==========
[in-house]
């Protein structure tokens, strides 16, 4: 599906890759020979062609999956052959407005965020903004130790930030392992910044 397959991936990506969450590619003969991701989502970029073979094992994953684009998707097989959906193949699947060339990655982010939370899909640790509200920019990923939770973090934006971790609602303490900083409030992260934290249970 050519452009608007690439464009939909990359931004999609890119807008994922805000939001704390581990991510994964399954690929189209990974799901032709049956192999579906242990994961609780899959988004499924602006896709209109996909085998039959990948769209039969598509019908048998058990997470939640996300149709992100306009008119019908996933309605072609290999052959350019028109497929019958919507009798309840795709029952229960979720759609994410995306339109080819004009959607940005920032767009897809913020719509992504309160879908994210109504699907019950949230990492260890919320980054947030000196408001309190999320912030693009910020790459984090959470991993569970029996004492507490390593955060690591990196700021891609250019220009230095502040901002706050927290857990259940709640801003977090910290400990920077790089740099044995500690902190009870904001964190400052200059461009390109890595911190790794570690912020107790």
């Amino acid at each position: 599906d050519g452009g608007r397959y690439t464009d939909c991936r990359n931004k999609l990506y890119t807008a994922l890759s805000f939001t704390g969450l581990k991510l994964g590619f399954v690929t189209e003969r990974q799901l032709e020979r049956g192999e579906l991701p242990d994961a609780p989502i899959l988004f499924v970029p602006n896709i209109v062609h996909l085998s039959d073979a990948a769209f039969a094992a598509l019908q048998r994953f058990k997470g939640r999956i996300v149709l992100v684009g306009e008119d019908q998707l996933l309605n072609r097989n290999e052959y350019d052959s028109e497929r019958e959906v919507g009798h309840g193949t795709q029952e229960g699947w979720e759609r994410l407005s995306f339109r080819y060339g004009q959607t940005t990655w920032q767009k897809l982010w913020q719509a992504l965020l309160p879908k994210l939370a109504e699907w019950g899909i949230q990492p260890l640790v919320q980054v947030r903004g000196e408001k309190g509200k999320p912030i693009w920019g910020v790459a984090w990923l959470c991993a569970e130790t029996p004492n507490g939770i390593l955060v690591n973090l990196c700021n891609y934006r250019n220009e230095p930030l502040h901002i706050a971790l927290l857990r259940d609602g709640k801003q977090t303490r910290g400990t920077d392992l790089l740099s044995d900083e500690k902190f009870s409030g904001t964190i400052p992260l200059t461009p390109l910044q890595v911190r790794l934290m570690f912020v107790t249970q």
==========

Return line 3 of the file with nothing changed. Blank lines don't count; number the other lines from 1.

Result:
């Amino acid at each position: 599906d050519g452009g608007r397959y690439t464009d939909c991936r990359n931004k999609l990506y890119t807008a994922l890759s805000f939001t704390g969450l581990k991510l994964g590619f399954v690929t189209e003969r990974q799901l032709e020979r049956g192999e579906l991701p242990d994961a609780p989502i899959l988004f499924v970029p602006n896709i209109v062609h996909l085998s039959d073979a990948a769209f039969a094992a598509l019908q048998r994953f058990k997470g939640r999956i996300v149709l992100v684009g306009e008119d019908q998707l996933l309605n072609r097989n290999e052959y350019d052959s028109e497929r019958e959906v919507g009798h309840g193949t795709q029952e229960g699947w979720e759609r994410l407005s995306f339109r080819y060339g004009q959607t940005t990655w920032q767009k897809l982010w913020q719509a992504l965020l309160p879908k994210l939370a109504e699907w019950g899909i949230q990492p260890l640790v919320q980054v947030r903004g000196e408001k309190g509200k999320p912030i693009w920019g910020v790459a984090w990923l959470c991993a569970e130790t029996p004492n507490g939770i390593l955060v690591n973090l990196c700021n891609y934006r250019n220009e230095p930030l502040h901002i706050a971790l927290l857990r259940d609602g709640k801003q977090t303490r910290g400990t920077d392992l790089l740099s044995d900083e500690k902190f009870s409030g904001t964190i400052p992260l200059t461009p390109l910044q890595v911190r790794l934290m570690f912020v107790t249970q």